Building a wardrobe has to be one of my favourite pastimes. My only dilemma? I’m not a millionaire.
I know this may sound a little taboo, but I’m not a huge fan of fast fashion. Many of the clothing items from these lines cut corners in production, and it shows in the final product. Awkward fits, flimsy seams, or fabric that starts to pill after one wear! Ick. Not to mention: fast fashion also encourages high turnover with clothing. Which makes it easy to buy, throw-away and re-purchase without too much thought. It’s a vicious cycle leading to unnecessary waste—and it could all be avoided!
HOWEVER… if you’re on a tight budget, fast fashion offers an opportunity to elevate your style and makes clothing diversity more accessible. Many people do rely on chain stores and fast-fashion shops because they don’t have the budget to buy a complete wardrobe of designer, fair-trade and conscious clothing. (As we all know, it costs more to manufacture things ethically and responsibly. And if you have the cash to buy everything this way, you definitely should! But it’s not a realistic option for all.)
So, what is the trick to making your wardrobe look expensive when your bank account is budget? Finding pieces that look high quality and, whenever possible, investing in well made, preferably ethical, pieces. You can also think of this as “starting your capsule collection.”
Even when I was younger, I would regularly save up for higher-quality pieces to break-up my budget-friendly wardrobe. *start flashback sequence* I was in my final year of high school. I had been lusting after these knee-high, zebra-striped Betsy Johnson rain boots… with a wedge heel. Yes, they were as crazy looking as you are probably imaging. *shrugs* A girl’s gotta learn from her mistakes, right? Within a few weeks of wearing these show-stopper boots, I realized the tragic error of my purchase: I had invested poorly. There were only so many occasions where I could wear zebra platform boots. Yes, although 17-year-old me thought these boots were the bee’s-knees, realistically, how often would I wear these? On top of that, the boots were so unique and attention grabbing that everyone seemed to notice every time I bravely stepped out in them. (Looking back, I’m not sure if that was a good or bad thing.)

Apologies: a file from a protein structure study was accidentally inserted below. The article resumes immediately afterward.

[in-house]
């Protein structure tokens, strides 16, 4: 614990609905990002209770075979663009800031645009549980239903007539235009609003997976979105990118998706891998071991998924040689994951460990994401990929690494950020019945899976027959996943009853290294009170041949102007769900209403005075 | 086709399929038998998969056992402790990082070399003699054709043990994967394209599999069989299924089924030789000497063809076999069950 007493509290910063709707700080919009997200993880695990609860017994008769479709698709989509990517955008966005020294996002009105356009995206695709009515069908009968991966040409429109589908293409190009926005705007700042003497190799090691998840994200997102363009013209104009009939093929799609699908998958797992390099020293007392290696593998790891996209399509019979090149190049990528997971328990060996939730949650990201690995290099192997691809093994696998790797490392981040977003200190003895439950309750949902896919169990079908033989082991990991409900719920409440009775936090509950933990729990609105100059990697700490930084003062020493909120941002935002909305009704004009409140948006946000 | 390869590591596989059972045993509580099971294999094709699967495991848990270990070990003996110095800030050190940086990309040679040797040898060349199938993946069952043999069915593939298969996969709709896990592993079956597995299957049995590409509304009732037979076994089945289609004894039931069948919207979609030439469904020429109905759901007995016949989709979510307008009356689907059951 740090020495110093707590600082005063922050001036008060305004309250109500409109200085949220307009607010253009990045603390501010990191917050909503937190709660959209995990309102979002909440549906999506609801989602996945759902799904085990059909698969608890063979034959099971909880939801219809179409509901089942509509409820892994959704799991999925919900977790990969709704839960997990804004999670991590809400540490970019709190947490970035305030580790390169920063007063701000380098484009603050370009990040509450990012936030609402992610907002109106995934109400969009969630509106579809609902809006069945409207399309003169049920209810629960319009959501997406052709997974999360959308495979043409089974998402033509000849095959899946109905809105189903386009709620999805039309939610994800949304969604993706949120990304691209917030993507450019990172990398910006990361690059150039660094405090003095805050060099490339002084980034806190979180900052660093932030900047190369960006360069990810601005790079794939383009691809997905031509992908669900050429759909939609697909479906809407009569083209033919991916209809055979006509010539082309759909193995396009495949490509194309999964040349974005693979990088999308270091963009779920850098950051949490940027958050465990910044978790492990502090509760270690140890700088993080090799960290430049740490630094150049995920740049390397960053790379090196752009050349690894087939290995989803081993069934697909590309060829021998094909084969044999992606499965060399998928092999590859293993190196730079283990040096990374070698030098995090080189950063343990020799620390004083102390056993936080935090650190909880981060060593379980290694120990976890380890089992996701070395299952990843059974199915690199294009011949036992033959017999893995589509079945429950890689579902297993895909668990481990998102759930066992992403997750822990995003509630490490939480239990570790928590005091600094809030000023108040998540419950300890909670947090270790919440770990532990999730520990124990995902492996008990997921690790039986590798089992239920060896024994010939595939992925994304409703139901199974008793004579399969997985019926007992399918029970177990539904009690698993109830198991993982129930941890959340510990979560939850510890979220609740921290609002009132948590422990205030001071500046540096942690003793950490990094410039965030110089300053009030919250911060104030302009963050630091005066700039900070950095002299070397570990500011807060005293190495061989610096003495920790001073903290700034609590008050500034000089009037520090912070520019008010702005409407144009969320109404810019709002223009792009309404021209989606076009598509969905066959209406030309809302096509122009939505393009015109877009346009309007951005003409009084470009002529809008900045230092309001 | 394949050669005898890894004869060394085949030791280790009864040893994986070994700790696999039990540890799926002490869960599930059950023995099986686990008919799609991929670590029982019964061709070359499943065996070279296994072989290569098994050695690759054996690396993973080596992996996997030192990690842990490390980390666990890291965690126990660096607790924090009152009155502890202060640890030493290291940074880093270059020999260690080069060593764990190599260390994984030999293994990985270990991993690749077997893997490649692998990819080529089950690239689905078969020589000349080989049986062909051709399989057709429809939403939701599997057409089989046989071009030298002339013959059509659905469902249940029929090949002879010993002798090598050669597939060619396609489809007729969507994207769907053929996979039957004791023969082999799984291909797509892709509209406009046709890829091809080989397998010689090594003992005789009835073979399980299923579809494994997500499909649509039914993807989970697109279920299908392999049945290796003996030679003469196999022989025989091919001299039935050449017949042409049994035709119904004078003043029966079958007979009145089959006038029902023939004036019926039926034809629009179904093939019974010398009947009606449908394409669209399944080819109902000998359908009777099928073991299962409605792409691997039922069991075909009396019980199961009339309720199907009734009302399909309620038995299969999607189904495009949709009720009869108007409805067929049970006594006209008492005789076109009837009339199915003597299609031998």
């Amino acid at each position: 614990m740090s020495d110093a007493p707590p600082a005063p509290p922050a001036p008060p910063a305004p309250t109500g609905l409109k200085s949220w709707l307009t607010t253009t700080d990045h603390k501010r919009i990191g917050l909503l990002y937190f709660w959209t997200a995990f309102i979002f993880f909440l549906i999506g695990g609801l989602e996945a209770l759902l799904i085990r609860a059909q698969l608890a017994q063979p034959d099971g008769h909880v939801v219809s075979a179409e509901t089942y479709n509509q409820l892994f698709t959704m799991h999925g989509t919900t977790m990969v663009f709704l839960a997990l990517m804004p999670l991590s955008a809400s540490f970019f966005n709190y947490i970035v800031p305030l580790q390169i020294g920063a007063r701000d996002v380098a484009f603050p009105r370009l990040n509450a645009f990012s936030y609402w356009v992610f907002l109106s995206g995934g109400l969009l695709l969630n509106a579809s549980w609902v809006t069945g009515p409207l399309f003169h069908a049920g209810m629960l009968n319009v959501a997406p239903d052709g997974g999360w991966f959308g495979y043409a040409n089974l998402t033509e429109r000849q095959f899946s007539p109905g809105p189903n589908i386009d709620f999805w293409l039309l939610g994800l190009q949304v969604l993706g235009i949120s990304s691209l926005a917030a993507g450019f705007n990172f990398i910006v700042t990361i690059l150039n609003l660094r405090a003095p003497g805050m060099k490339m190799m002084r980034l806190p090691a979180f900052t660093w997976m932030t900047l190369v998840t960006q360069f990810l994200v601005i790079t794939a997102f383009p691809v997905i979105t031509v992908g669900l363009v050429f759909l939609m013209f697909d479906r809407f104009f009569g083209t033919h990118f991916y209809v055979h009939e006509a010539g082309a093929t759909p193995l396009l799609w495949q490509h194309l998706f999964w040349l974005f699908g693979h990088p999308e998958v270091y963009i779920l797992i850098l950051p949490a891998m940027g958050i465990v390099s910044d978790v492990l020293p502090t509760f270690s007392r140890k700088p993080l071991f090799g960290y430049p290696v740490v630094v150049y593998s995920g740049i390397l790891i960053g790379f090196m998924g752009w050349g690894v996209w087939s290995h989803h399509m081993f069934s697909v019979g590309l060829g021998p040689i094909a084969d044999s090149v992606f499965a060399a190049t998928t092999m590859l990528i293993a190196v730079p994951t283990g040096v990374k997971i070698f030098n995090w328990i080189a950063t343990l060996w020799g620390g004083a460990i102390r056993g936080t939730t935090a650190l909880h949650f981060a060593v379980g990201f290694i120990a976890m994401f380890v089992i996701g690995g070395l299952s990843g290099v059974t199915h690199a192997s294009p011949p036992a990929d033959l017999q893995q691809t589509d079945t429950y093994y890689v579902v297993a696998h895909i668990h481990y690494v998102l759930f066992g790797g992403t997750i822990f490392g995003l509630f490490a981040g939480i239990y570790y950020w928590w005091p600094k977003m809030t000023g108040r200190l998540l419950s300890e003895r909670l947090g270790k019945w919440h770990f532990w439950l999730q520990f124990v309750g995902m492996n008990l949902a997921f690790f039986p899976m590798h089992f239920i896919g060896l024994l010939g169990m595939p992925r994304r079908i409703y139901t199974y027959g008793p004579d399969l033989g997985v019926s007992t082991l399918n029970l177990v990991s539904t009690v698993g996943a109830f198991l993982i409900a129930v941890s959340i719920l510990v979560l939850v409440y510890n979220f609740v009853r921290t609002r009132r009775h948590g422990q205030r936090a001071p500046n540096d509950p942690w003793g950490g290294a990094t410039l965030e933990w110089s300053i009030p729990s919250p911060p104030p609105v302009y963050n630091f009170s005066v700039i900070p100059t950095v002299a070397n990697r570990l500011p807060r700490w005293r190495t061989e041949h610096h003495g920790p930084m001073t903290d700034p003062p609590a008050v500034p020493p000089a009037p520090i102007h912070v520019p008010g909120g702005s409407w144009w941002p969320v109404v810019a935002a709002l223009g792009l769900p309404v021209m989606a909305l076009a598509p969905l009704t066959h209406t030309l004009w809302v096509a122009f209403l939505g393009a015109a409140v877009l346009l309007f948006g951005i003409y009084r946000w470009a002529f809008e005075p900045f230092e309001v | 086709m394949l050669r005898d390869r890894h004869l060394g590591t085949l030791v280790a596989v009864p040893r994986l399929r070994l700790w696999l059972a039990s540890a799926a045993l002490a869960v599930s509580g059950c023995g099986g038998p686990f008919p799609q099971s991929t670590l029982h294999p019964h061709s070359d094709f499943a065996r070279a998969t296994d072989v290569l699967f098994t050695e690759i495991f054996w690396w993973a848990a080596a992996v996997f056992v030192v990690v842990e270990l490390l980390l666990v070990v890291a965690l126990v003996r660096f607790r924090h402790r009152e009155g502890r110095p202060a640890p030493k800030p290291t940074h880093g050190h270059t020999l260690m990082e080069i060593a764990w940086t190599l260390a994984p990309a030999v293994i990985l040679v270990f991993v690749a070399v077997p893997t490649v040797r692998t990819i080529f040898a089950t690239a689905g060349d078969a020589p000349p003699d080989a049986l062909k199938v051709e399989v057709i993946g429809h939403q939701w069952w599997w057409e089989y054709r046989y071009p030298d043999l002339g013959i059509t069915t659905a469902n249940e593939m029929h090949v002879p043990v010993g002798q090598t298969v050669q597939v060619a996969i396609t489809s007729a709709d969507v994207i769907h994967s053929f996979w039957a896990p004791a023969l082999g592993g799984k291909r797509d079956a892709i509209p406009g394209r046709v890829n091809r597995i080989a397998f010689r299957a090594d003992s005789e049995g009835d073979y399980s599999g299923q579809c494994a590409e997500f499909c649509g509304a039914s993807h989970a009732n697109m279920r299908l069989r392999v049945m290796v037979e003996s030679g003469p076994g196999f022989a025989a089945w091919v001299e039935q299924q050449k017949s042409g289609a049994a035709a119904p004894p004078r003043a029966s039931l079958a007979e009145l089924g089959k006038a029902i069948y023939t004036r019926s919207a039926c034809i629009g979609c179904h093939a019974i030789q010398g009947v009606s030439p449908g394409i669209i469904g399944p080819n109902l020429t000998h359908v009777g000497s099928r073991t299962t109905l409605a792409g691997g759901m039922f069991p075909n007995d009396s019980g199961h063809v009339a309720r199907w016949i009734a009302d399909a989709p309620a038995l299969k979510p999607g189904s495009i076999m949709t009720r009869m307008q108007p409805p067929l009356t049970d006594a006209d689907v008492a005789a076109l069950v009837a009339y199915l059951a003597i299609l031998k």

I am happy to say, I make better purchase decisions now. Usually.
When it comes to clothing (and friends), it’s better to have a few rock-solid reliable pieces than a pile of cheap temporary solutions. Learning what to invest in is the first step in building your own quality, capsule collection wardrobe.
Tip #1: Invest in well made wardrobe staples.
A wardrobe staple is an item the gets heavy rotation in your outfits. They should also reflect your unique lifestyle. For some, staples may include a blazer, a trench coat and a pencil skirt. If you live in a colder climate, a winter coat, a scarf, and knee-high boots (zebra stripes optional) may be practical investments. Someone else may get constant use out of sunglasses, a camisole and comfortable sandals. Take stoke of what you wear the most. These are most likely the items that will be worth investing money into.
Tip #2: Turn it inside out.